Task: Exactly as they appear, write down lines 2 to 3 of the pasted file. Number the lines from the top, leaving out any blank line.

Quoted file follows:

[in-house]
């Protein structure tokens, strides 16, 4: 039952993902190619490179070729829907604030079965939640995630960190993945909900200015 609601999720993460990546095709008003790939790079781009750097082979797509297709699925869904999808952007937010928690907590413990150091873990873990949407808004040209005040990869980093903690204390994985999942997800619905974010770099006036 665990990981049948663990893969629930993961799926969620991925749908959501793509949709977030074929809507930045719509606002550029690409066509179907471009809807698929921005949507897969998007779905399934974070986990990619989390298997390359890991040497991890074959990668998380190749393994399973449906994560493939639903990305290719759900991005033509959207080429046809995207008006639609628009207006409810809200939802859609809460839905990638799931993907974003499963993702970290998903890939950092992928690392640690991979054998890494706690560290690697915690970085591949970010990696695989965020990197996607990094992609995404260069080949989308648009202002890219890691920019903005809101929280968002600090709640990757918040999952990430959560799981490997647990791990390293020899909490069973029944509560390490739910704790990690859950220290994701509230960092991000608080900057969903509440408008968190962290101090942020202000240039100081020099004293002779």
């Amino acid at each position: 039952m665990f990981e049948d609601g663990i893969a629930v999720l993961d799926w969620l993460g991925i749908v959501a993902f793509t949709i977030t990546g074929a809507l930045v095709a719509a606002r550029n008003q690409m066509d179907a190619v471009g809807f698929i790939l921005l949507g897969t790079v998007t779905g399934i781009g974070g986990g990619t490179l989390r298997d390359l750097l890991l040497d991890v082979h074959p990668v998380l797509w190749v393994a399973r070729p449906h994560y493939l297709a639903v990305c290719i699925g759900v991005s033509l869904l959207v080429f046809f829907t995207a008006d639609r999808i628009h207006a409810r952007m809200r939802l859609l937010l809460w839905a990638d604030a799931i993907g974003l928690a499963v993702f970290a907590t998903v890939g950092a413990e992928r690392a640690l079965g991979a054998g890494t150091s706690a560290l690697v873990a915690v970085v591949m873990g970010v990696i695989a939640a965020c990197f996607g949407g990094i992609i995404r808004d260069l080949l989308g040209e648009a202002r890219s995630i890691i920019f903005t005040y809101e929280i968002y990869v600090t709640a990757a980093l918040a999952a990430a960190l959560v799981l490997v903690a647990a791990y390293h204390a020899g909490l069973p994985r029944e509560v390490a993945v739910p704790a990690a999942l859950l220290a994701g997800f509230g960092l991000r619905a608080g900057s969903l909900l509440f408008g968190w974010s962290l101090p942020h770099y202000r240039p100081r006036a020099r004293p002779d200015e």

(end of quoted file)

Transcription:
């Protein structure tokens, strides 16, 4: 039952993902190619490179070729829907604030079965939640995630960190993945909900200015 609601999720993460990546095709008003790939790079781009750097082979797509297709699925869904999808952007937010928690907590413990150091873990873990949407808004040209005040990869980093903690204390994985999942997800619905974010770099006036 665990990981049948663990893969629930993961799926969620991925749908959501793509949709977030074929809507930045719509606002550029690409066509179907471009809807698929921005949507897969998007779905399934974070986990990619989390298997390359890991040497991890074959990668998380190749393994399973449906994560493939639903990305290719759900991005033509959207080429046809995207008006639609628009207006409810809200939802859609809460839905990638799931993907974003499963993702970290998903890939950092992928690392640690991979054998890494706690560290690697915690970085591949970010990696695989965020990197996607990094992609995404260069080949989308648009202002890219890691920019903005809101929280968002600090709640990757918040999952990430959560799981490997647990791990390293020899909490069973029944509560390490739910704790990690859950220290994701509230960092991000608080900057969903509440408008968190962290101090942020202000240039100081020099004293002779």
């Amino acid at each position: 039952m665990f990981e049948d609601g663990i893969a629930v999720l993961d799926w969620l993460g991925i749908v959501a993902f793509t949709i977030t990546g074929a809507l930045v095709a719509a606002r550029n008003q690409m066509d179907a190619v471009g809807f698929i790939l921005l949507g897969t790079v998007t779905g399934i781009g974070g986990g990619t490179l989390r298997d390359l750097l890991l040497d991890v082979h074959p990668v998380l797509w190749v393994a399973r070729p449906h994560y493939l297709a639903v990305c290719i699925g759900v991005s033509l869904l959207v080429f046809f829907t995207a008006d639609r999808i628009h207006a409810r952007m809200r939802l859609l937010l809460w839905a990638d604030a799931i993907g974003l928690a499963v993702f970290a907590t998903v890939g950092a413990e992928r690392a640690l079965g991979a054998g890494t150091s706690a560290l690697v873990a915690v970085v591949m873990g970010v990696i695989a939640a965020c990197f996607g949407g990094i992609i995404r808004d260069l080949l989308g040209e648009a202002r890219s995630i890691i920019f903005t005040y809101e929280i968002y990869v600090t709640a990757a980093l918040a999952a990430a960190l959560v799981l490997v903690a647990a791990y390293h204390a020899g909490l069973p994985r029944e509560v390490a993945v739910p704790a990690a999942l859950l220290a994701g997800f509230g960092l991000r619905a608080g900057s969903l909900l509440f408008g968190w974010s962290l101090p942020h770099y202000r240039p100081r006036a020099r004293p002779d200015e």